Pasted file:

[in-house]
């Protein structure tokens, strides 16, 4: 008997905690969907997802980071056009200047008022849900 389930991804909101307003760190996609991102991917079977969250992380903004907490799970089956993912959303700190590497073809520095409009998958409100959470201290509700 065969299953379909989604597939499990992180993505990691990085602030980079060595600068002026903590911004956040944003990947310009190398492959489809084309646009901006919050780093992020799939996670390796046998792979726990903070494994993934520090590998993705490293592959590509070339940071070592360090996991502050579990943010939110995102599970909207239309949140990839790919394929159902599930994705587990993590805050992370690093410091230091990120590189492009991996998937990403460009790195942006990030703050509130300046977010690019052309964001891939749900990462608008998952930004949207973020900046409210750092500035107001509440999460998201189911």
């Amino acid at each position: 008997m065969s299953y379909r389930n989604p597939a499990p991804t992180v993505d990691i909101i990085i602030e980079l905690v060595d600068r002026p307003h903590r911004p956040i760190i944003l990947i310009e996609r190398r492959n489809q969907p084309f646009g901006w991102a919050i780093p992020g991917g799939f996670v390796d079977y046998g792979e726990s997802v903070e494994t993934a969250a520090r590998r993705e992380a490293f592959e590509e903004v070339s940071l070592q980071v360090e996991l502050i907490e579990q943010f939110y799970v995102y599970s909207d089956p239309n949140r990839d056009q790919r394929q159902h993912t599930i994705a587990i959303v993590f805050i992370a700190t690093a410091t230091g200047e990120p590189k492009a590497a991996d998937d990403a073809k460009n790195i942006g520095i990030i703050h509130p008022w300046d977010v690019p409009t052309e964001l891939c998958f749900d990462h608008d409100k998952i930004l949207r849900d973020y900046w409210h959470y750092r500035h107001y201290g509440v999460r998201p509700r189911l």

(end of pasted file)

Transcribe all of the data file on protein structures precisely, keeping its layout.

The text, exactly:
[in-house]
């Protein structure tokens, strides 16, 4: 008997905690969907997802980071056009200047008022849900 389930991804909101307003760190996609991102991917079977969250992380903004907490799970089956993912959303700190590497073809520095409009998958409100959470201290509700 065969299953379909989604597939499990992180993505990691990085602030980079060595600068002026903590911004956040944003990947310009190398492959489809084309646009901006919050780093992020799939996670390796046998792979726990903070494994993934520090590998993705490293592959590509070339940071070592360090996991502050579990943010939110995102599970909207239309949140990839790919394929159902599930994705587990993590805050992370690093410091230091990120590189492009991996998937990403460009790195942006990030703050509130300046977010690019052309964001891939749900990462608008998952930004949207973020900046409210750092500035107001509440999460998201189911």
């Amino acid at each position: 008997m065969s299953y379909r389930n989604p597939a499990p991804t992180v993505d990691i909101i990085i602030e980079l905690v060595d600068r002026p307003h903590r911004p956040i760190i944003l990947i310009e996609r190398r492959n489809q969907p084309f646009g901006w991102a919050i780093p992020g991917g799939f996670v390796d079977y046998g792979e726990s997802v903070e494994t993934a969250a520090r590998r993705e992380a490293f592959e590509e903004v070339s940071l070592q980071v360090e996991l502050i907490e579990q943010f939110y799970v995102y599970s909207d089956p239309n949140r990839d056009q790919r394929q159902h993912t599930i994705a587990i959303v993590f805050i992370a700190t690093a410091t230091g200047e990120p590189k492009a590497a991996d998937d990403a073809k460009n790195i942006g520095i990030i703050h509130p008022w300046d977010v690019p409009t052309e964001l891939c998958f749900d990462h608008d409100k998952i930004l949207r849900d973020y900046w409210h959470y750092r500035h107001y201290g509440v999460r998201p509700r189911l």